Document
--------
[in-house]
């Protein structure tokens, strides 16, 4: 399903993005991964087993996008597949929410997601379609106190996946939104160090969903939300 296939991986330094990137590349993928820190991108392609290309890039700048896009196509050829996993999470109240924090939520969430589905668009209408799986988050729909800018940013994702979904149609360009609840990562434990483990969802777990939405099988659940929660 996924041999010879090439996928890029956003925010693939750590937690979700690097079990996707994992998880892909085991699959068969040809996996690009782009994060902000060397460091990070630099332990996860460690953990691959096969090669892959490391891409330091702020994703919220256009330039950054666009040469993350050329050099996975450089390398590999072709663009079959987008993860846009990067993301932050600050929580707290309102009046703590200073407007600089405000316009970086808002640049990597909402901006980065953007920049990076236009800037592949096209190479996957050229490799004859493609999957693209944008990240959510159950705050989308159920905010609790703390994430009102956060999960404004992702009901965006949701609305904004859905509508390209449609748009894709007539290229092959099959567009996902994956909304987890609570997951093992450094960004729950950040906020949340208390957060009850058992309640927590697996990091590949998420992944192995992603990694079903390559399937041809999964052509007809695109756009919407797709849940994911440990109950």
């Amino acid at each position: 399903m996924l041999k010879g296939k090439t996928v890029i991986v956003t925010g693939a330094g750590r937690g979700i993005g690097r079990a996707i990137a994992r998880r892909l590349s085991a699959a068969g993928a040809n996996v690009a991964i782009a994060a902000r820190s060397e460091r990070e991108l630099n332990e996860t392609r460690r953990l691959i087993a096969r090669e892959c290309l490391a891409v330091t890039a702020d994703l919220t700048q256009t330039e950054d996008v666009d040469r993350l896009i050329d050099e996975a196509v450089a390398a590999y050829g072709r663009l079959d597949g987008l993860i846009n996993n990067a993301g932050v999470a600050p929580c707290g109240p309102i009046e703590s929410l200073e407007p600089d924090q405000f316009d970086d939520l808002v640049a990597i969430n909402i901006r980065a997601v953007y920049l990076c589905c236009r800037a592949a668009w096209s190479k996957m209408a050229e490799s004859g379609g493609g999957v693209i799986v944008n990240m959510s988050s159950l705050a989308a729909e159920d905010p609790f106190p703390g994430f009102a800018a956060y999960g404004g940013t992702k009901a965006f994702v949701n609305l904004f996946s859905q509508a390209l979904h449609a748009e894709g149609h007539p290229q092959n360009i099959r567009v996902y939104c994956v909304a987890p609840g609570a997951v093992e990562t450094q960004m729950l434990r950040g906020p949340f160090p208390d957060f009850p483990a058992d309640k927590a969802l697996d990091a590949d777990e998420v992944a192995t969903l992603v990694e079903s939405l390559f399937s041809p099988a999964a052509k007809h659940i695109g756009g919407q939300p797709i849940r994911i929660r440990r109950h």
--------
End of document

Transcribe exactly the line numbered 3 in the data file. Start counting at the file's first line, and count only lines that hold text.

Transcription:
């Amino acid at each position: 399903m996924l041999k010879g296939k090439t996928v890029i991986v956003t925010g693939a330094g750590r937690g979700i993005g690097r079990a996707i990137a994992r998880r892909l590349s085991a699959a068969g993928a040809n996996v690009a991964i782009a994060a902000r820190s060397e460091r990070e991108l630099n332990e996860t392609r460690r953990l691959i087993a096969r090669e892959c290309l490391a891409v330091t890039a702020d994703l919220t700048q256009t330039e950054d996008v666009d040469r993350l896009i050329d050099e996975a196509v450089a390398a590999y050829g072709r663009l079959d597949g987008l993860i846009n996993n990067a993301g932050v999470a600050p929580c707290g109240p309102i009046e703590s929410l200073e407007p600089d924090q405000f316009d970086d939520l808002v640049a990597i969430n909402i901006r980065a997601v953007y920049l990076c589905c236009r800037a592949a668009w096209s190479k996957m209408a050229e490799s004859g379609g493609g999957v693209i799986v944008n990240m959510s988050s159950l705050a989308a729909e159920d905010p609790f106190p703390g994430f009102a800018a956060y999960g404004g940013t992702k009901a965006f994702v949701n609305l904004f996946s859905q509508a390209l979904h449609a748009e894709g149609h007539p290229q092959n360009i099959r567009v996902y939104c994956v909304a987890p609840g609570a997951v093992e990562t450094q960004m729950l434990r950040g906020p949340f160090p208390d957060f009850p483990a058992d309640k927590a969802l697996d990091a590949d777990e998420v992944a192995t969903l992603v990694e079903s939405l390559f399937s041809p099988a999964a052509k007809h659940i695109g756009g919407q939300p797709i849940r994911i929660r440990r109950h």